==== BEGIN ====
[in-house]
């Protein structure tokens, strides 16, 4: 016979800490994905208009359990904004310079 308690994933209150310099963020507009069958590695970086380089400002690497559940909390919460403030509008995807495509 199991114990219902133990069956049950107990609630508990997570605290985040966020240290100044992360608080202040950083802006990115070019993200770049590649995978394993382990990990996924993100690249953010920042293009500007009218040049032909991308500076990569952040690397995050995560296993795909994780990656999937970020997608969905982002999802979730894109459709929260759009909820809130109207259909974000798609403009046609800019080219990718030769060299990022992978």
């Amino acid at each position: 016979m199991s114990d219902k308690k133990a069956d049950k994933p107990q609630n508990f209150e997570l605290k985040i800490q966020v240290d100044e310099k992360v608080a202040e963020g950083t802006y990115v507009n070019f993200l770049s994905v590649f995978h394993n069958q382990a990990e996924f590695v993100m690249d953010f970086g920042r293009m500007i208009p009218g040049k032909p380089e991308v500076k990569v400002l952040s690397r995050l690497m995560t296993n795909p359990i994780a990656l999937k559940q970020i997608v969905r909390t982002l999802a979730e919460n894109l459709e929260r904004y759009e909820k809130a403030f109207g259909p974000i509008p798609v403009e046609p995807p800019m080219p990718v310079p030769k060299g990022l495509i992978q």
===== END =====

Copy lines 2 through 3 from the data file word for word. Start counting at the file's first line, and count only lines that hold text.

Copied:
């Protein structure tokens, strides 16, 4: 016979800490994905208009359990904004310079 308690994933209150310099963020507009069958590695970086380089400002690497559940909390919460403030509008995807495509 199991114990219902133990069956049950107990609630508990997570605290985040966020240290100044992360608080202040950083802006990115070019993200770049590649995978394993382990990990996924993100690249953010920042293009500007009218040049032909991308500076990569952040690397995050995560296993795909994780990656999937970020997608969905982002999802979730894109459709929260759009909820809130109207259909974000798609403009046609800019080219990718030769060299990022992978």
């Amino acid at each position: 016979m199991s114990d219902k308690k133990a069956d049950k994933p107990q609630n508990f209150e997570l605290k985040i800490q966020v240290d100044e310099k992360v608080a202040e963020g950083t802006y990115v507009n070019f993200l770049s994905v590649f995978h394993n069958q382990a990990e996924f590695v993100m690249d953010f970086g920042r293009m500007i208009p009218g040049k032909p380089e991308v500076k990569v400002l952040s690397r995050l690497m995560t296993n795909p359990i994780a990656l999937k559940q970020i997608v969905r909390t982002l999802a979730e919460n894109l459709e929260r904004y759009e909820k809130a403030f109207g259909p974000i509008p798609v403009e046609p995807p800019m080219p990718v310079p030769k060299g990022l495509i992978q």